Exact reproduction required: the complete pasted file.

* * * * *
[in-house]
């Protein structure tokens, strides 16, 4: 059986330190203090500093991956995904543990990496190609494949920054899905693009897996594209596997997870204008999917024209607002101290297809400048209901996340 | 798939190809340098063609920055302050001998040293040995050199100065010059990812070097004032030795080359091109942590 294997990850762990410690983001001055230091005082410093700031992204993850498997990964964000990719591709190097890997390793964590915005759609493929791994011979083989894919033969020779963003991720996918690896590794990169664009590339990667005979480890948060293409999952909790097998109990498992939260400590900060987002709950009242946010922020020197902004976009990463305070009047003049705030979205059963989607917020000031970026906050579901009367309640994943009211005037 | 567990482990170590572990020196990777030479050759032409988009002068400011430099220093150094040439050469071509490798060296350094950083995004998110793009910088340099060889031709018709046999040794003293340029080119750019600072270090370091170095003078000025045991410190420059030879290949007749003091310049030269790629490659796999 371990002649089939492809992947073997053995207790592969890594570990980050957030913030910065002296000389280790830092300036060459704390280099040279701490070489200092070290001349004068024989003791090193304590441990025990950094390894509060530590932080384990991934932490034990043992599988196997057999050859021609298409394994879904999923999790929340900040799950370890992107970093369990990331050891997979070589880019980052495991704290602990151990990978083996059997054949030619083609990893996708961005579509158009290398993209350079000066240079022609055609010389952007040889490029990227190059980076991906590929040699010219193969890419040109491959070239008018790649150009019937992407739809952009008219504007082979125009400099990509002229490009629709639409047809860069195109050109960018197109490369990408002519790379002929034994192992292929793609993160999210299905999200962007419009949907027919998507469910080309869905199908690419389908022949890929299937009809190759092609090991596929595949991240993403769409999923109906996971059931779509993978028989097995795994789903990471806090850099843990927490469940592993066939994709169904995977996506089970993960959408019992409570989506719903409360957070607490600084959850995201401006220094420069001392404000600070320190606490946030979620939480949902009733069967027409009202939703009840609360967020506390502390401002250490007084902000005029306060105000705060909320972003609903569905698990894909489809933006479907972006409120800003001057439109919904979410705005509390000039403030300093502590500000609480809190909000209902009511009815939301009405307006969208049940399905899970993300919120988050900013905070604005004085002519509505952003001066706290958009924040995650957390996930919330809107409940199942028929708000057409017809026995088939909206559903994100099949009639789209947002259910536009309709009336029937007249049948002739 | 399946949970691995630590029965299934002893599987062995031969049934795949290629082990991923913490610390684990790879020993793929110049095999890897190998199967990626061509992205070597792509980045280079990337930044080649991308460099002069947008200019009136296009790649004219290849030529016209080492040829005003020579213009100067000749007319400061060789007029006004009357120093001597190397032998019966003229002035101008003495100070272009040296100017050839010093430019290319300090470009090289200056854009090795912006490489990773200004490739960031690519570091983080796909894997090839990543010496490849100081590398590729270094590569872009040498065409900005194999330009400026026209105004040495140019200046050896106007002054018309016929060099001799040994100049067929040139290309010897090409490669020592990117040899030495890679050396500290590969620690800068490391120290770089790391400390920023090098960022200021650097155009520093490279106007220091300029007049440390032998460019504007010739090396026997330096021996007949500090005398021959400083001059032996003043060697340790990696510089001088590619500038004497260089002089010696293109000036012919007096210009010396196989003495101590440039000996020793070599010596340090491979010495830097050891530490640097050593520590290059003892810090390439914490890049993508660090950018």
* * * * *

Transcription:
[in-house]
């Protein structure tokens, strides 16, 4: 059986330190203090500093991956995904543990990496190609494949920054899905693009897996594209596997997870204008999917024209607002101290297809400048209901996340 | 798939190809340098063609920055302050001998040293040995050199100065010059990812070097004032030795080359091109942590 294997990850762990410690983001001055230091005082410093700031992204993850498997990964964000990719591709190097890997390793964590915005759609493929791994011979083989894919033969020779963003991720996918690896590794990169664009590339990667005979480890948060293409999952909790097998109990498992939260400590900060987002709950009242946010922020020197902004976009990463305070009047003049705030979205059963989607917020000031970026906050579901009367309640994943009211005037 | 567990482990170590572990020196990777030479050759032409988009002068400011430099220093150094040439050469071509490798060296350094950083995004998110793009910088340099060889031709018709046999040794003293340029080119750019600072270090370091170095003078000025045991410190420059030879290949007749003091310049030269790629490659796999 371990002649089939492809992947073997053995207790592969890594570990980050957030913030910065002296000389280790830092300036060459704390280099040279701490070489200092070290001349004068024989003791090193304590441990025990950094390894509060530590932080384990991934932490034990043992599988196997057999050859021609298409394994879904999923999790929340900040799950370890992107970093369990990331050891997979070589880019980052495991704290602990151990990978083996059997054949030619083609990893996708961005579509158009290398993209350079000066240079022609055609010389952007040889490029990227190059980076991906590929040699010219193969890419040109491959070239008018790649150009019937992407739809952009008219504007082979125009400099990509002229490009629709639409047809860069195109050109960018197109490369990408002519790379002929034994192992292929793609993160999210299905999200962007419009949907027919998507469910080309869905199908690419389908022949890929299937009809190759092609090991596929595949991240993403769409999923109906996971059931779509993978028989097995795994789903990471806090850099843990927490469940592993066939994709169904995977996506089970993960959408019992409570989506719903409360957070607490600084959850995201401006220094420069001392404000600070320190606490946030979620939480949902009733069967027409009202939703009840609360967020506390502390401002250490007084902000005029306060105000705060909320972003609903569905698990894909489809933006479907972006409120800003001057439109919904979410705005509390000039403030300093502590500000609480809190909000209902009511009815939301009405307006969208049940399905899970993300919120988050900013905070604005004085002519509505952003001066706290958009924040995650957390996930919330809107409940199942028929708000057409017809026995088939909206559903994100099949009639789209947002259910536009309709009336029937007249049948002739 | 399946949970691995630590029965299934002893599987062995031969049934795949290629082990991923913490610390684990790879020993793929110049095999890897190998199967990626061509992205070597792509980045280079990337930044080649991308460099002069947008200019009136296009790649004219290849030529016209080492040829005003020579213009100067000749007319400061060789007029006004009357120093001597190397032998019966003229002035101008003495100070272009040296100017050839010093430019290319300090470009090289200056854009090795912006490489990773200004490739960031690519570091983080796909894997090839990543010496490849100081590398590729270094590569872009040498065409900005194999330009400026026209105004040495140019200046050896106007002054018309016929060099001799040994100049067929040139290309010897090409490669020592990117040899030495890679050396500290590969620690800068490391120290770089790391400390920023090098960022200021650097155009520093490279106007220091300029007049440390032998460019504007010739090396026997330096021996007949500090005398021959400083001059032996003043060697340790990696510089001088590619500038004497260089002089010696293109000036012919007096210009010396196989003495101590440039000996020793070599010596340090491979010495830097050891530490640097050593520590290059003892810090390439914490890049993508660090950018």